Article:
Apparently in response to U.S. sanctions placed on dozens of Iranian entities earlier this year, following Iran’s unlawful ballistic missile tests, the Iranian regime imposed sanctions on 15 American companies, last week.  Among other things, it accused them of “support for terrorism”.

The U.S. companies who were targeted do not do business in Iran. 

Additionally, a senior Iranian lawmaker stated that Iran is now considering a bill calling the U.S. military and the CIA “terrorist groups” in reaction to the U.S. Congress’s bill to designate the Islamic Revolutionary Guard Corps (IRGC) a foreign terrorist organization (FTO). The White House’s review of that possibility has rattled Tehran, as it would have far-reaching consequences for the IRGC, who control a large portion of Iran’s entire economy.

Evidently, these are Tehran’s latest reactions to the new U.S. administration’s tougher rhetoric. The former American administration followed a policy of appeasement, giving Tehran many concessions. However, that policy has ended. 

According to an article by Ali Safavi, member of the Foreign Affairs Committee of the National Council of Resistance of Iran, “In 2005, Supreme Leader Ali Khamenei executed an elaborate and comprehensive plan to strengthen the IRGC. In May of that year, Khamenei issued a directive instructing the government to transfer 80 percent of its holdings to "non-governmental public, private and cooperative sectors" — a.k.a. Khamenei and IRGC affiliates — by 2009. A month later, he engineered the election of Mahmoud Ahmadinejad.”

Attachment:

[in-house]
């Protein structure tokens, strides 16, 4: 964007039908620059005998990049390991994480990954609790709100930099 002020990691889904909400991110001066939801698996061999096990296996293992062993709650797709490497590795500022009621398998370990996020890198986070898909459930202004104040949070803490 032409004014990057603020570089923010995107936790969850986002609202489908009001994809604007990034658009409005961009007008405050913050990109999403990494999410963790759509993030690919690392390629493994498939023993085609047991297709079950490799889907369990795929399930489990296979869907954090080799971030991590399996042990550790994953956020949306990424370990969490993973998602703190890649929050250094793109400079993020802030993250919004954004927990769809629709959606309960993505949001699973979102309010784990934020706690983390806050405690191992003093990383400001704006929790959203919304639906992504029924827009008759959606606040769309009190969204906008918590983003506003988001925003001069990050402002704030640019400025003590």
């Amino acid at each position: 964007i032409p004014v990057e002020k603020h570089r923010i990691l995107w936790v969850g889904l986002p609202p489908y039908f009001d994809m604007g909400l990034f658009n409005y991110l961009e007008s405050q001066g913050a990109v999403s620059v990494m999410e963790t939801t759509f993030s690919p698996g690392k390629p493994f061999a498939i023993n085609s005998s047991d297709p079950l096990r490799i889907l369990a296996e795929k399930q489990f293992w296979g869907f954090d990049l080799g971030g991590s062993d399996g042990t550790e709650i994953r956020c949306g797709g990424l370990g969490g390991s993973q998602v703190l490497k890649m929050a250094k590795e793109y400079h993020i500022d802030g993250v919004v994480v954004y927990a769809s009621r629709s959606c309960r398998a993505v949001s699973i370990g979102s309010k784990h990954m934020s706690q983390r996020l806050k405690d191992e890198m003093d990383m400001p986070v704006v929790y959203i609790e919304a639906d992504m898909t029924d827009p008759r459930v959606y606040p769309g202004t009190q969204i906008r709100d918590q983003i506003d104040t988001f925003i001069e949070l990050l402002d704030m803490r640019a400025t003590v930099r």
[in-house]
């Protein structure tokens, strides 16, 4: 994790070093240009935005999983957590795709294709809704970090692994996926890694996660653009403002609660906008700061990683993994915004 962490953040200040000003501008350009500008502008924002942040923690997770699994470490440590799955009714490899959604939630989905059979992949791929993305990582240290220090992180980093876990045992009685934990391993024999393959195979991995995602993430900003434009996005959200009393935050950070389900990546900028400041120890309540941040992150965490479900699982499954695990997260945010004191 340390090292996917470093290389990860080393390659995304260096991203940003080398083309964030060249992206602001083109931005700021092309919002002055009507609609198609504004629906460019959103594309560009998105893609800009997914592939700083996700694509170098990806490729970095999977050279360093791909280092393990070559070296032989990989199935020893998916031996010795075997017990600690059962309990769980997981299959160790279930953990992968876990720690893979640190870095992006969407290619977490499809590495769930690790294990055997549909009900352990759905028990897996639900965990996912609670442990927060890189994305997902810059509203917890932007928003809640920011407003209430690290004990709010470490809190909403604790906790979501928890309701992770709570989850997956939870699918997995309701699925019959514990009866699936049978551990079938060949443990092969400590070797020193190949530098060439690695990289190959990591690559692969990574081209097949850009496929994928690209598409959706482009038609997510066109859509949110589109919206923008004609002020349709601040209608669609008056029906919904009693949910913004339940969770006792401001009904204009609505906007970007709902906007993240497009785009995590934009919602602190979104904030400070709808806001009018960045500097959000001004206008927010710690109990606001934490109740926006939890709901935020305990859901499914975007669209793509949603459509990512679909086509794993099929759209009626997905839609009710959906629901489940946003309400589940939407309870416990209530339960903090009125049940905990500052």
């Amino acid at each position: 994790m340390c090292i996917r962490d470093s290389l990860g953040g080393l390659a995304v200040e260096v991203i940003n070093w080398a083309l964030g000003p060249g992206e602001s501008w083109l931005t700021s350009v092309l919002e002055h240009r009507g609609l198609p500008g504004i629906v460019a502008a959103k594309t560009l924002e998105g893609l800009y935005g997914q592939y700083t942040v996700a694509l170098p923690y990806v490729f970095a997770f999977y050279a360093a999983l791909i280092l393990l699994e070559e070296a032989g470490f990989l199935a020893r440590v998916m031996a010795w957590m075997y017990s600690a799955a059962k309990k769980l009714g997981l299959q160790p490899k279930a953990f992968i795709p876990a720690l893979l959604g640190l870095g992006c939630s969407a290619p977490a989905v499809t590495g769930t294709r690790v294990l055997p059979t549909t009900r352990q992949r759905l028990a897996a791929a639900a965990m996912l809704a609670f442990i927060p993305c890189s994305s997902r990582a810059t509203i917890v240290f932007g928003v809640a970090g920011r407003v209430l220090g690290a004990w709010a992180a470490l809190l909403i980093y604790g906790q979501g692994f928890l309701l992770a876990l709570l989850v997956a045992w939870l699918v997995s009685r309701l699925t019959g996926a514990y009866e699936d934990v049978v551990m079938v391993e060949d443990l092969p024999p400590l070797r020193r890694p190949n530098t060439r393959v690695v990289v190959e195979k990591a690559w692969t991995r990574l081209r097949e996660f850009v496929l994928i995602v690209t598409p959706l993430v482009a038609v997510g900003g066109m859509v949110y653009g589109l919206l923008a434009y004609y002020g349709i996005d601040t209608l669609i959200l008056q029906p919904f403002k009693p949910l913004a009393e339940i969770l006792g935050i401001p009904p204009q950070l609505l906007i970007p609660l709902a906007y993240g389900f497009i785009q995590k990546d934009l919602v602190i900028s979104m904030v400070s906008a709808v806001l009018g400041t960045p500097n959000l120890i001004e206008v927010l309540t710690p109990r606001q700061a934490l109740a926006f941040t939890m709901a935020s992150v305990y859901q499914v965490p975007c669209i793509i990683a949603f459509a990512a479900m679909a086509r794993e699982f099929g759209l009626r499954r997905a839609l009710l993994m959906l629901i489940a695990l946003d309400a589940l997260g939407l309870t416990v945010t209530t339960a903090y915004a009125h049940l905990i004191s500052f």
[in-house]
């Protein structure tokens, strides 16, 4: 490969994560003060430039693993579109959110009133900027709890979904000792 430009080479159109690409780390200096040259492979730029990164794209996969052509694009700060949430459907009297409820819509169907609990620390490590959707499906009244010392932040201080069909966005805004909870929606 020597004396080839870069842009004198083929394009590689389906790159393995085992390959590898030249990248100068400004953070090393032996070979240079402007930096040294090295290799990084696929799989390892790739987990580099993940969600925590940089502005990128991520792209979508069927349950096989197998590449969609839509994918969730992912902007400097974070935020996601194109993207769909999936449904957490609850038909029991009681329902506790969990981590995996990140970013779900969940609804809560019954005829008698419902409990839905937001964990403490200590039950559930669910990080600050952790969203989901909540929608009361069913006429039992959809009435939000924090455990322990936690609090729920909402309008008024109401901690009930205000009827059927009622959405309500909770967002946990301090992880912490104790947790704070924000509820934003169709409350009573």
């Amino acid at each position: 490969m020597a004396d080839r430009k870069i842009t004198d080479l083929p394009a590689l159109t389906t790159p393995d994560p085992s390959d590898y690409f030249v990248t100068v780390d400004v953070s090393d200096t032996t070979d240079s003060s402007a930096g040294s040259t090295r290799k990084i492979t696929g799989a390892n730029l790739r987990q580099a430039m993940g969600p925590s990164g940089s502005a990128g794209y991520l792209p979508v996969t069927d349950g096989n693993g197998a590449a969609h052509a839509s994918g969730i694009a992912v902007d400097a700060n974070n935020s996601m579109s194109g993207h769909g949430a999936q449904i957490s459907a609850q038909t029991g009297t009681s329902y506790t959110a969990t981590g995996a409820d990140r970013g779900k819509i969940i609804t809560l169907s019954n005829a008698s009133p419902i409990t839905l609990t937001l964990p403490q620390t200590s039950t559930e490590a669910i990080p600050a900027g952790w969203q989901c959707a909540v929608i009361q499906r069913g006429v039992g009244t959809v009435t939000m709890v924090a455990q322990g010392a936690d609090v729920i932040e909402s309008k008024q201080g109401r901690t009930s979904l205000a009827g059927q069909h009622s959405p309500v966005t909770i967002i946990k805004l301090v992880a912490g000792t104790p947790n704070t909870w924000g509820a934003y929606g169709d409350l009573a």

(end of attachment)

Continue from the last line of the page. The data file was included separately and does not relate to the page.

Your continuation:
He continues, “Ahmadinejad came out of nowhere to occupy the presidential palace. A day before the election, official opinion polls had pegged his support at 1.7 percent. The poll favorite, with 28-percent support (a 17-fold superiority over Ahmadinejad), was the former president Ali Akbar Hashemi Rafsanjani,” and adds, “True to form, Ahmadinejad quickly stacked ministries with veterans of the IRGC. Half of his cabinet members were IRGC members. A year earlier, IRGC veterans had won the majority of seats in parliament. Shortly after Ahmadinejad's win, the IRGC announced an internal restructuring push to reflect its expanding roles and responsibilities on the political playing field.”

The National Council of Resistance of Iran, published a new book entitled, "The Rise of Iran's Revolutionary Guards' Financial Empire”. In it, they divulge how the state-owned assets were transferred to the IRGC, including large mines, primary industries, foreign commerce, banks, insurance, power industries, post, roads, railroads, airlines and shipping companies.

It is estimated that $12 billion worth of assets were transferred to Khamenei and the IRGC between 2005 through 2008, who now own 14 major powerhouses that run the economy, according to the NCRI, including a conglomerate known as Setad; the foundations (or bonyads) like the Mostazafan, Astan-e Qods, and Shahid foundations; the IRGC Cooperatives; major business empires like the Khatam Construction Co. and Ghadir Investments; as well as "cooperatives" controlled by the security forces.

The NCRI reports that Tehran spends between $15-20 billion annually to fund the war in Syria, including some $1 billion in salaries. Addiionally, at least $1 billion is provided annually to the Lebanese Hezbollah. Yemen and Iraq are supported by the IRGC and Khamenei, according to the report.

Western business ventures and governments should be warned that “doing business with Iran is doing business with the IRGC.”

According to Safavi, “The new administration should designate the IRGC as a terrorist entity. The possibility alone has inspired Iran’s resort to pathetic countermeasures. However comical, they are harmless. And that’s a step in the right direction.”